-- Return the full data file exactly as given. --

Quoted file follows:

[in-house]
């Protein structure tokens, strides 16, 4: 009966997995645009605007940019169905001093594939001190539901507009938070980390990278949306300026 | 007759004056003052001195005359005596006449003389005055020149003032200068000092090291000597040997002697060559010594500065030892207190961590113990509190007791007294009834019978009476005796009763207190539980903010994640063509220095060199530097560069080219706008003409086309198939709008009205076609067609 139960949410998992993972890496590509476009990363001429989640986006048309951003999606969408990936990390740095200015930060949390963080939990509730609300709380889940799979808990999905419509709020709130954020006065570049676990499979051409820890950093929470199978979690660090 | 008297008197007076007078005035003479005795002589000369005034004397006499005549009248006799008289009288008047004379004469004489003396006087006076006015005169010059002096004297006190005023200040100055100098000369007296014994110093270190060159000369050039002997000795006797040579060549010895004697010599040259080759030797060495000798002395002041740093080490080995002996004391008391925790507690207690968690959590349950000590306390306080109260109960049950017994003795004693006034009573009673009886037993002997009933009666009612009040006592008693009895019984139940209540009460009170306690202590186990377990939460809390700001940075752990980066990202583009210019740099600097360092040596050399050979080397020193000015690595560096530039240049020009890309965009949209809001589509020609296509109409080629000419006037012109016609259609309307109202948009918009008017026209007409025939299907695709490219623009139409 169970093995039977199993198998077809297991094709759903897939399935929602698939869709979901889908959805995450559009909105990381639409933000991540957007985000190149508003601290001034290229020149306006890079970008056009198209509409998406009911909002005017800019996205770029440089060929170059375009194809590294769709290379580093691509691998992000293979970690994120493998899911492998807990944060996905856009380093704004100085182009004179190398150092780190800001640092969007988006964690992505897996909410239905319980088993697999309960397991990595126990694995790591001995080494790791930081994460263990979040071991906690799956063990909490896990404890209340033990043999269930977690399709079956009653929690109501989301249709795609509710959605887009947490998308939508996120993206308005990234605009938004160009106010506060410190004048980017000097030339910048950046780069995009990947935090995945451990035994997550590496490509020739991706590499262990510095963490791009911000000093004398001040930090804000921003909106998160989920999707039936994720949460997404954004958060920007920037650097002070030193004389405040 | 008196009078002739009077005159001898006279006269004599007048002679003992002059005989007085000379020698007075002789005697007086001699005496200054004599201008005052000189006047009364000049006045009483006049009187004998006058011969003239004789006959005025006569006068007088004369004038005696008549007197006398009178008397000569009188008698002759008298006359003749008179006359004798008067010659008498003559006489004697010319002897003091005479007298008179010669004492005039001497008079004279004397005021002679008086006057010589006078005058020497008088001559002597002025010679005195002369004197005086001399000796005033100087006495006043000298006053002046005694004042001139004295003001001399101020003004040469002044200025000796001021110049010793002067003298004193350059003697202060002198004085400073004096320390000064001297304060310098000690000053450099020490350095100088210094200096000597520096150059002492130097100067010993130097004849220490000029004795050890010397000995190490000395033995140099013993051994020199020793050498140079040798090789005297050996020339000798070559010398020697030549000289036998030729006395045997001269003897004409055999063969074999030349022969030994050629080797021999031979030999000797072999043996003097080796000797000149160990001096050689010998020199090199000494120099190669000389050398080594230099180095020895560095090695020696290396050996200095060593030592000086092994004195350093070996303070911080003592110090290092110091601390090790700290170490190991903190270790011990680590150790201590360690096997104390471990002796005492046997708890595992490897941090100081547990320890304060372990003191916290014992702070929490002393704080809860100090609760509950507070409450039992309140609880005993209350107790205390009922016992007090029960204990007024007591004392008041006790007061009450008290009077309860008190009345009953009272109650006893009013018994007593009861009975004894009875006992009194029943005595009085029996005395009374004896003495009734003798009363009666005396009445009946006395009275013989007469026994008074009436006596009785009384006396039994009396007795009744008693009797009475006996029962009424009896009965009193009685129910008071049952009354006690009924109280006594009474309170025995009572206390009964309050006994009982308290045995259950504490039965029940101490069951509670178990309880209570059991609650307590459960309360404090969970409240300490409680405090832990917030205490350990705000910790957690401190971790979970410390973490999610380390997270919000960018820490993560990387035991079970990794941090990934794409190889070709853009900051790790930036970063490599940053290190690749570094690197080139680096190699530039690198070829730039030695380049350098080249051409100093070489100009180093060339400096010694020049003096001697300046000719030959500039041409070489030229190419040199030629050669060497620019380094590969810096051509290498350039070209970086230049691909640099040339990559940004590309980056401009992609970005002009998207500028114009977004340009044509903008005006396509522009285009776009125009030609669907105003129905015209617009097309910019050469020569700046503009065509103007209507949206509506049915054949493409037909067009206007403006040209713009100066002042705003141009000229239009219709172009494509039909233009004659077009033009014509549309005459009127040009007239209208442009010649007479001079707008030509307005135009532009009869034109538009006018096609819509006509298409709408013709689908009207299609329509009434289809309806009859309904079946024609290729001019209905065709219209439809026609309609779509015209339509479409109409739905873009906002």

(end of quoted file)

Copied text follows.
[in-house]
């Protein structure tokens, strides 16, 4: 009966997995645009605007940019169905001093594939001190539901507009938070980390990278949306300026 | 007759004056003052001195005359005596006449003389005055020149003032200068000092090291000597040997002697060559010594500065030892207190961590113990509190007791007294009834019978009476005796009763207190539980903010994640063509220095060199530097560069080219706008003409086309198939709008009205076609067609 139960949410998992993972890496590509476009990363001429989640986006048309951003999606969408990936990390740095200015930060949390963080939990509730609300709380889940799979808990999905419509709020709130954020006065570049676990499979051409820890950093929470199978979690660090 | 008297008197007076007078005035003479005795002589000369005034004397006499005549009248006799008289009288008047004379004469004489003396006087006076006015005169010059002096004297006190005023200040100055100098000369007296014994110093270190060159000369050039002997000795006797040579060549010895004697010599040259080759030797060495000798002395002041740093080490080995002996004391008391925790507690207690968690959590349950000590306390306080109260109960049950017994003795004693006034009573009673009886037993002997009933009666009612009040006592008693009895019984139940209540009460009170306690202590186990377990939460809390700001940075752990980066990202583009210019740099600097360092040596050399050979080397020193000015690595560096530039240049020009890309965009949209809001589509020609296509109409080629000419006037012109016609259609309307109202948009918009008017026209007409025939299907695709490219623009139409 169970093995039977199993198998077809297991094709759903897939399935929602698939869709979901889908959805995450559009909105990381639409933000991540957007985000190149508003601290001034290229020149306006890079970008056009198209509409998406009911909002005017800019996205770029440089060929170059375009194809590294769709290379580093691509691998992000293979970690994120493998899911492998807990944060996905856009380093704004100085182009004179190398150092780190800001640092969007988006964690992505897996909410239905319980088993697999309960397991990595126990694995790591001995080494790791930081994460263990979040071991906690799956063990909490896990404890209340033990043999269930977690399709079956009653929690109501989301249709795609509710959605887009947490998308939508996120993206308005990234605009938004160009106010506060410190004048980017000097030339910048950046780069995009990947935090995945451990035994997550590496490509020739991706590499262990510095963490791009911000000093004398001040930090804000921003909106998160989920999707039936994720949460997404954004958060920007920037650097002070030193004389405040 | 008196009078002739009077005159001898006279006269004599007048002679003992002059005989007085000379020698007075002789005697007086001699005496200054004599201008005052000189006047009364000049006045009483006049009187004998006058011969003239004789006959005025006569006068007088004369004038005696008549007197006398009178008397000569009188008698002759008298006359003749008179006359004798008067010659008498003559006489004697010319002897003091005479007298008179010669004492005039001497008079004279004397005021002679008086006057010589006078005058020497008088001559002597002025010679005195002369004197005086001399000796005033100087006495006043000298006053002046005694004042001139004295003001001399101020003004040469002044200025000796001021110049010793002067003298004193350059003697202060002198004085400073004096320390000064001297304060310098000690000053450099020490350095100088210094200096000597520096150059002492130097100067010993130097004849220490000029004795050890010397000995190490000395033995140099013993051994020199020793050498140079040798090789005297050996020339000798070559010398020697030549000289036998030729006395045997001269003897004409055999063969074999030349022969030994050629080797021999031979030999000797072999043996003097080796000797000149160990001096050689010998020199090199000494120099190669000389050398080594230099180095020895560095090695020696290396050996200095060593030592000086092994004195350093070996303070911080003592110090290092110091601390090790700290170490190991903190270790011990680590150790201590360690096997104390471990002796005492046997708890595992490897941090100081547990320890304060372990003191916290014992702070929490002393704080809860100090609760509950507070409450039992309140609880005993209350107790205390009922016992007090029960204990007024007591004392008041006790007061009450008290009077309860008190009345009953009272109650006893009013018994007593009861009975004894009875006992009194029943005595009085029996005395009374004896003495009734003798009363009666005396009445009946006395009275013989007469026994008074009436006596009785009384006396039994009396007795009744008693009797009475006996029962009424009896009965009193009685129910008071049952009354006690009924109280006594009474309170025995009572206390009964309050006994009982308290045995259950504490039965029940101490069951509670178990309880209570059991609650307590459960309360404090969970409240300490409680405090832990917030205490350990705000910790957690401190971790979970410390973490999610380390997270919000960018820490993560990387035991079970990794941090990934794409190889070709853009900051790790930036970063490599940053290190690749570094690197080139680096190699530039690198070829730039030695380049350098080249051409100093070489100009180093060339400096010694020049003096001697300046000719030959500039041409070489030229190419040199030629050669060497620019380094590969810096051509290498350039070209970086230049691909640099040339990559940004590309980056401009992609970005002009998207500028114009977004340009044509903008005006396509522009285009776009125009030609669907105003129905015209617009097309910019050469020569700046503009065509103007209507949206509506049915054949493409037909067009206007403006040209713009100066002042705003141009000229239009219709172009494509039909233009004659077009033009014509549309005459009127040009007239209208442009010649007479001079707008030509307005135009532009009869034109538009006018096609819509006509298409709408013709689908009207299609329509009434289809309806009859309904079946024609290729001019209905065709219209439809026609309609779509015209339509479409109409739905873009906002």